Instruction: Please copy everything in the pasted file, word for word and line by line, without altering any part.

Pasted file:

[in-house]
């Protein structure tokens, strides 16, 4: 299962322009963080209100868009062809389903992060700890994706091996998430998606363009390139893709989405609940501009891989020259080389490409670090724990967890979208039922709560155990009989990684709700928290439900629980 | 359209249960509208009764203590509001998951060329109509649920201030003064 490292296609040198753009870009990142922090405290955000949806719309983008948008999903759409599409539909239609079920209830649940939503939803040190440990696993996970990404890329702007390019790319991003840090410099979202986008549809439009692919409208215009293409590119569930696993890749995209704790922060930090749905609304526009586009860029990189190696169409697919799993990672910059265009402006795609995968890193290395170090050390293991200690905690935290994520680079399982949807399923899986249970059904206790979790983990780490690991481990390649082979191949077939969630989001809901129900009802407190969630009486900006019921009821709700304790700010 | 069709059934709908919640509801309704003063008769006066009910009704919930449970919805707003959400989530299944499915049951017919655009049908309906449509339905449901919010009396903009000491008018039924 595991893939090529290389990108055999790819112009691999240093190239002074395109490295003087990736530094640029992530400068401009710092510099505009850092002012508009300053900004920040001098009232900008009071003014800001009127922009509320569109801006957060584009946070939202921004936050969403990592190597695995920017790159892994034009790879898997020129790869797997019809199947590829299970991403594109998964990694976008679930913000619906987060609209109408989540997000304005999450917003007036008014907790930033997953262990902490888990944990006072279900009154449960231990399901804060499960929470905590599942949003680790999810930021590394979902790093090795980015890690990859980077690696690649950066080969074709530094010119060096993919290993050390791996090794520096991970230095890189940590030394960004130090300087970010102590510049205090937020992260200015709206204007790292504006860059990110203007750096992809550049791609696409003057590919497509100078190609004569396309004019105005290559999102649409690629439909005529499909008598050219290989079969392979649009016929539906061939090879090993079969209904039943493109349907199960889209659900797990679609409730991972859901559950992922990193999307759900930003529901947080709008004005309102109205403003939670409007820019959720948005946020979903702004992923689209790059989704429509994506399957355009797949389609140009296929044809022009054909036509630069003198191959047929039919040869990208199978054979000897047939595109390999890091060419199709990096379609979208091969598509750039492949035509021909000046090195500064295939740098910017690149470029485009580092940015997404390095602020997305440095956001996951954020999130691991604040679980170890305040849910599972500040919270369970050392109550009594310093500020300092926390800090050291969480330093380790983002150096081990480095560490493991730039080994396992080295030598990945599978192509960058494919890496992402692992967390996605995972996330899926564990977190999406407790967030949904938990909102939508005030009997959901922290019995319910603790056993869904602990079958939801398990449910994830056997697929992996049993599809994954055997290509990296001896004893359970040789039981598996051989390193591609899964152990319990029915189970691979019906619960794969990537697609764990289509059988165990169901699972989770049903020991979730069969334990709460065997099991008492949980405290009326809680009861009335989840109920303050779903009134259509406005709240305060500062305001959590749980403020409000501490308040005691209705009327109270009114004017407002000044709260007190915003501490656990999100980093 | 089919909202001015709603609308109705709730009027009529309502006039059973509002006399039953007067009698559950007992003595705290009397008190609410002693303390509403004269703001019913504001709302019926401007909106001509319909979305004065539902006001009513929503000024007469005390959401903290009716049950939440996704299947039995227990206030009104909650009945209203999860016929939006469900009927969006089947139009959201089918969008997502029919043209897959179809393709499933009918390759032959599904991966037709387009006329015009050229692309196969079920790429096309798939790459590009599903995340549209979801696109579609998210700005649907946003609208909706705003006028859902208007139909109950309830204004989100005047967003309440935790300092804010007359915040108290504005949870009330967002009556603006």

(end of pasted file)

[in-house]
């Protein structure tokens, strides 16, 4: 299962322009963080209100868009062809389903992060700890994706091996998430998606363009390139893709989405609940501009891989020259080389490409670090724990967890979208039922709560155990009989990684709700928290439900629980 | 359209249960509208009764203590509001998951060329109509649920201030003064 490292296609040198753009870009990142922090405290955000949806719309983008948008999903759409599409539909239609079920209830649940939503939803040190440990696993996970990404890329702007390019790319991003840090410099979202986008549809439009692919409208215009293409590119569930696993890749995209704790922060930090749905609304526009586009860029990189190696169409697919799993990672910059265009402006795609995968890193290395170090050390293991200690905690935290994520680079399982949807399923899986249970059904206790979790983990780490690991481990390649082979191949077939969630989001809901129900009802407190969630009486900006019921009821709700304790700010 | 069709059934709908919640509801309704003063008769006066009910009704919930449970919805707003959400989530299944499915049951017919655009049908309906449509339905449901919010009396903009000491008018039924 595991893939090529290389990108055999790819112009691999240093190239002074395109490295003087990736530094640029992530400068401009710092510099505009850092002012508009300053900004920040001098009232900008009071003014800001009127922009509320569109801006957060584009946070939202921004936050969403990592190597695995920017790159892994034009790879898997020129790869797997019809199947590829299970991403594109998964990694976008679930913000619906987060609209109408989540997000304005999450917003007036008014907790930033997953262990902490888990944990006072279900009154449960231990399901804060499960929470905590599942949003680790999810930021590394979902790093090795980015890690990859980077690696690649950066080969074709530094010119060096993919290993050390791996090794520096991970230095890189940590030394960004130090300087970010102590510049205090937020992260200015709206204007790292504006860059990110203007750096992809550049791609696409003057590919497509100078190609004569396309004019105005290559999102649409690629439909005529499909008598050219290989079969392979649009016929539906061939090879090993079969209904039943493109349907199960889209659900797990679609409730991972859901559950992922990193999307759900930003529901947080709008004005309102109205403003939670409007820019959720948005946020979903702004992923689209790059989704429509994506399957355009797949389609140009296929044809022009054909036509630069003198191959047929039919040869990208199978054979000897047939595109390999890091060419199709990096379609979208091969598509750039492949035509021909000046090195500064295939740098910017690149470029485009580092940015997404390095602020997305440095956001996951954020999130691991604040679980170890305040849910599972500040919270369970050392109550009594310093500020300092926390800090050291969480330093380790983002150096081990480095560490493991730039080994396992080295030598990945599978192509960058494919890496992402692992967390996605995972996330899926564990977190999406407790967030949904938990909102939508005030009997959901922290019995319910603790056993869904602990079958939801398990449910994830056997697929992996049993599809994954055997290509990296001896004893359970040789039981598996051989390193591609899964152990319990029915189970691979019906619960794969990537697609764990289509059988165990169901699972989770049903020991979730069969334990709460065997099991008492949980405290009326809680009861009335989840109920303050779903009134259509406005709240305060500062305001959590749980403020409000501490308040005691209705009327109270009114004017407002000044709260007190915003501490656990999100980093 | 089919909202001015709603609308109705709730009027009529309502006039059973509002006399039953007067009698559950007992003595705290009397008190609410002693303390509403004269703001019913504001709302019926401007909106001509319909979305004065539902006001009513929503000024007469005390959401903290009716049950939440996704299947039995227990206030009104909650009945209203999860016929939006469900009927969006089947139009959201089918969008997502029919043209897959179809393709499933009918390759032959599904991966037709387009006329015009050229692309196969079920790429096309798939790459590009599903995340549209979801696109579609998210700005649907946003609208909706705003006028859902208007139909109950309830204004989100005047967003309440935790300092804010007359915040108290504005949870009330967002009556603006």